The Inception Workshop on “Improving Adaptive Capacity and Risk Management of Rural Communities in Mongolia” was held via online, which was organized by the Ministry of Environment and Tourism (MET), the Ministry of Food, Agriculture and Light Industry (MoFALI) and the United Nations Development Program (UNDP). The project is funded by a grant from the Green Climate Fund (GCF) and will be providing a concrete support in implementing the Government of Mongolia's climate change mitigation and adaptation objectives.
The workshop participants were joined from the Food and Agriculture Organization (FAO) of the United Nations, the National Agency for Water, Meteorology and Environmental Monitoring (NAMEM), the National Emergency Management Agency (NEMA), the Agency for Land Management and Geodesy and Cartography, the National Federation of Pastureland Users Groups, Representatives of non-governmental organizations, civil society organizations, development partners, the Asian Development Bank's project implementation unit, four Aimags and soums’ governors, and representatives of relevant agencies, a total of about 170 people. The workshop was opened by Mrs. N. Urtnasan, Minister of Environment and Tourism (MET), Mr. Ts. Bolorchuluun, Director of the Policy and Planning Department of the Ministry of Food, Agriculture and Light Industry (MoFALI), Dr. Z. Batjargal, National Designated Authority of Green Climate Fund (GCF), and Mrs. Nashida Sattar, UNDP Deputy Resident Representative. The inception workshop provided information on the main goals, objectives, outcomes, results framework, GCF operating and reporting requirements, monitoring and evaluation criteria, the project implementation structure, roles and responsibilities of the stakeholders, as well as the exchange of views on project implementation, directions on how the parties would be able to collaborate.
Mrs. N. Urtnasan, Minister of MET, in her speech:
Researchers have identified Mongolia as one of the 10 most vulnerable countries to climate change due to its geographical location and extreme continental climate. Over the past 80 years, the annual average air temperature has increased by 2.25°C, annual precipitation has decreased by about 8 percent, and 76.9 percent of the total area has been affected by desertification in certain degree. In the last 30 years, the number of livestock in our country has tripled, and the results of research have shown that pastures are overgrazed. In line with this, it is necessary to reduce desertification and land degradation, protect biodiversity, and create sustainable livelihoods for herders by developing sustainable management of the livestock sector and creating a system to adapt for changing climate. She noted that the project would make a significant contribution to address these challenges, and thanked the Green Climate Fund, a funder of the project, and the co-implementing parties, MET, MoFALI and UNDP.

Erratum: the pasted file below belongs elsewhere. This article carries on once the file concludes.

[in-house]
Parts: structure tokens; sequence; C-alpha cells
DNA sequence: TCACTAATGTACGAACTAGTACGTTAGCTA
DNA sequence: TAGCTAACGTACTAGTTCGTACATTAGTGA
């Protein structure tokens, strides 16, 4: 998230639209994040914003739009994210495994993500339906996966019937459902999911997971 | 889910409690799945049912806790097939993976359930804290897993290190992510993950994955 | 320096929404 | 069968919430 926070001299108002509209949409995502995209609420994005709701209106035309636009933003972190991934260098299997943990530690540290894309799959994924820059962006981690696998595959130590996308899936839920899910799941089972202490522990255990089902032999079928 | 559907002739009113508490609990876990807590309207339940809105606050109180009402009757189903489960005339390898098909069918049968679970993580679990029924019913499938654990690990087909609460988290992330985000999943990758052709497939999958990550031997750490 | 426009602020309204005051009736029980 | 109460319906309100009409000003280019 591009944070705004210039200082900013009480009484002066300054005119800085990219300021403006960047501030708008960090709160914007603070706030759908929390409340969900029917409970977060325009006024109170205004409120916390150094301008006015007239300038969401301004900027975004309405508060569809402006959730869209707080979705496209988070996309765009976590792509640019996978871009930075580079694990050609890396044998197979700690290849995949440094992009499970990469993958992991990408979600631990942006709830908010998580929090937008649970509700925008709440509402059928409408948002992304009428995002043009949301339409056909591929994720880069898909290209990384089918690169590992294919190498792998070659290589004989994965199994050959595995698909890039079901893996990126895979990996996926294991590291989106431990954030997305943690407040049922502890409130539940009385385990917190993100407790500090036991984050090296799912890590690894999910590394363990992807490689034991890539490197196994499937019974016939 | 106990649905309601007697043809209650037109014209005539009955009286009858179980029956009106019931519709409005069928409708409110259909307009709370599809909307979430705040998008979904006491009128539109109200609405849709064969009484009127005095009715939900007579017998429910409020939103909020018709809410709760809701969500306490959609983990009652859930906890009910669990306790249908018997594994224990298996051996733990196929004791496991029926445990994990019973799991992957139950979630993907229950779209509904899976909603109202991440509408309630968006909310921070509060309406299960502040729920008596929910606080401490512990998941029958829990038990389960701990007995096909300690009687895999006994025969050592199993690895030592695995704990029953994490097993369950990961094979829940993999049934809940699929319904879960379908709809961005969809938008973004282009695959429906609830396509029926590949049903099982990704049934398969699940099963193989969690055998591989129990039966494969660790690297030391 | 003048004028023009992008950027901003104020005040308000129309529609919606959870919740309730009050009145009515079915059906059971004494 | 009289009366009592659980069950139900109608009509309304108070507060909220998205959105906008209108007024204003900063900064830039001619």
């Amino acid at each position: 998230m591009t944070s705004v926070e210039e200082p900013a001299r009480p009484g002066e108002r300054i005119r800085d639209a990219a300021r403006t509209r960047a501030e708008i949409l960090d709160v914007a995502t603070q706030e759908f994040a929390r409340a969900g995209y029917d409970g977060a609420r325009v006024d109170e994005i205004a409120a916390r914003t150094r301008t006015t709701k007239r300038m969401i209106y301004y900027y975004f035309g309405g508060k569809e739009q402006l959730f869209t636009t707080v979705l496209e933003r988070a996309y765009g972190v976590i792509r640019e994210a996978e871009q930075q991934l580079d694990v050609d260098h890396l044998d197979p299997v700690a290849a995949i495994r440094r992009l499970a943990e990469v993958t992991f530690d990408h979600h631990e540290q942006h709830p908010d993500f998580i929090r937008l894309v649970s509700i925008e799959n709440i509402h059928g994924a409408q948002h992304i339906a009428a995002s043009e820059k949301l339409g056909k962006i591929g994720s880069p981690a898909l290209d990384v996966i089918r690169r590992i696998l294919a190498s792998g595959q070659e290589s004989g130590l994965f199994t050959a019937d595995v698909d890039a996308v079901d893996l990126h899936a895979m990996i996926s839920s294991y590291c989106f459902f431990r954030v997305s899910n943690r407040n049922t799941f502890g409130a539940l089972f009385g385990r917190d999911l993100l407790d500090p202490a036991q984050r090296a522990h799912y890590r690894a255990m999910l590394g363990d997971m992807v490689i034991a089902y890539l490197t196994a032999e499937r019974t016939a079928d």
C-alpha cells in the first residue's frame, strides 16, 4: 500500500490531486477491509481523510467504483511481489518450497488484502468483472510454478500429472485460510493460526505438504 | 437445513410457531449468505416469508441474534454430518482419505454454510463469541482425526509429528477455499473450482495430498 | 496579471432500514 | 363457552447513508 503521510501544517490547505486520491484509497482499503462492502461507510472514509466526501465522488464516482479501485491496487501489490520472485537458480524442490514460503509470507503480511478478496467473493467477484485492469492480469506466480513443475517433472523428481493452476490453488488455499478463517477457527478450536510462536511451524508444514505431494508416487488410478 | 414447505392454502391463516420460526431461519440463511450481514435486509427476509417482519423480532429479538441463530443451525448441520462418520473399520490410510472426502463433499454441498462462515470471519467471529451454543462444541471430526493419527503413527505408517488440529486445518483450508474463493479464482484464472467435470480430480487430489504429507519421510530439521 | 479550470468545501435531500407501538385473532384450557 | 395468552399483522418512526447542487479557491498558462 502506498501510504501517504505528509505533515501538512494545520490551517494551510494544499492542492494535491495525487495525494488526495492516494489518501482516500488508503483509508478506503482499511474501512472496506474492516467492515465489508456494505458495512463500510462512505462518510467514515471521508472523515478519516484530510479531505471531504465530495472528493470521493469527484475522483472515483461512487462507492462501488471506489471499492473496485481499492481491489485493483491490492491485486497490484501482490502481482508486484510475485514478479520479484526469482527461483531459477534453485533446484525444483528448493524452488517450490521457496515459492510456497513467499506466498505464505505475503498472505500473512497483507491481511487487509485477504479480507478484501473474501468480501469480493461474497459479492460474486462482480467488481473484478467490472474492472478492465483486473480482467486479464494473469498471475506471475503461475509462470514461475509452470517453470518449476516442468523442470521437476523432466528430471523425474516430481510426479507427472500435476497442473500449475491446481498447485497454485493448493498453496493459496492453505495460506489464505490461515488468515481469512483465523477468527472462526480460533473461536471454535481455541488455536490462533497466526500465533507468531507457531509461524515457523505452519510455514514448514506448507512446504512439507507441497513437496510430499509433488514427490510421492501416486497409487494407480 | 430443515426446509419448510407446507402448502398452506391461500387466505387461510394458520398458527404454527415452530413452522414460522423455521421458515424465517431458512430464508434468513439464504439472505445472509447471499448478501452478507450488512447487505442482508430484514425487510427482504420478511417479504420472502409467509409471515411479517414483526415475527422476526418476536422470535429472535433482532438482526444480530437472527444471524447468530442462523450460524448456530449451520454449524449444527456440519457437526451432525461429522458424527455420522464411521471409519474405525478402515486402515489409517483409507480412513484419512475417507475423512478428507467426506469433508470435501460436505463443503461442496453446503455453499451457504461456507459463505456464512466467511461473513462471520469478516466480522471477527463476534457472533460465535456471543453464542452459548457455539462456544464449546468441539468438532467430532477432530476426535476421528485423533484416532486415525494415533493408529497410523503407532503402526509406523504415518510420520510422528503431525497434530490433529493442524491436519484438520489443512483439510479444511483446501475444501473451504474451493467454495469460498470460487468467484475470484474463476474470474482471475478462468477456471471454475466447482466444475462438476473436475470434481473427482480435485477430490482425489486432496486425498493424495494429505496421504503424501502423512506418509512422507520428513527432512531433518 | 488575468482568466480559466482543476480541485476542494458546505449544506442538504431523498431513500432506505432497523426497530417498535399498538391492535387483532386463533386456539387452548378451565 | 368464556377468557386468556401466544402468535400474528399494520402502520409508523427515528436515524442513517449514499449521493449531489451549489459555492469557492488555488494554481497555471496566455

Dr. Z. Batjargal, National Coordinator of GCF:
The project stands out in many aspects, including the amount of investment, the scope of the issues covered, the novelty of the methods used, and the level of technology being introduced. Previous projects have focused on mitigating climate change and reducing greenhouse gas emissions (GHGs), but this is the first project to focus on climate change adaptation. It is a project in which the government raises funds from its own and other sources as a co-financier of the fixed assets provided by GCF. This is the first project developed by the Government of Mongolia in cooperation with UNDP which was submitted to GCF for approval. He stressed that the project goes beyond the responsibilities of one sector and one ministry and requires the highest level of inter-sectoral coordination and collaboration amongst the project implementing unit and four Aimags, Soums governments and associated parties.
Mrs. Nashida Sattar, UNDP Deputy Resident Representative:
By implementing this project, the use of climate information in water resource management and agricultural planning will help the sector to improve sustainable management by increasing productivity in the agricultural and livestock sectors, strengthening the access to markets while help Mongolia to achieve its goals under the Paris Agreement. Despite the involvement of MET, MoFALI, NEMA, NAMEM, Local Governments, Agency for Land Management, Geodesy and Cartography (ALaMGaC), the participations of other various stakeholders such as herders, groups of resource users, local and international organizations and associations of the livestock product value chain are important in order to implement the project successfully.
Ts. Bolorchuluun, Director of the Policy and Planning Department of the MoFALI, said:
Desertification, ecosystem degradation, increasing natural disasters, and their associated impacts are major challenges to the sustainable development of pastoral livestock. As herder households are most vulnerable to the risks, scale, and impact of climate-related natural disasters, it is important to take appropriate responses to protect and support the livelihoods of rural people. Our ministry will pay much attention to the successful and efficient implementation of this project, and the Aimag and Soum authorities and specialists should be actively involved.
The project will be implemented in Dornod, Sukhbaatar, Zavkhan, and Khovd aimags between 2021 and 2028 with the main three objectives of building climate information integrated into land and water use planning at the national and sub-national levels, improving resilience of ecosystems and ecosystem services, and strengthening herder capacity to access markets for sustainably sourced, climate-resilient livestock products.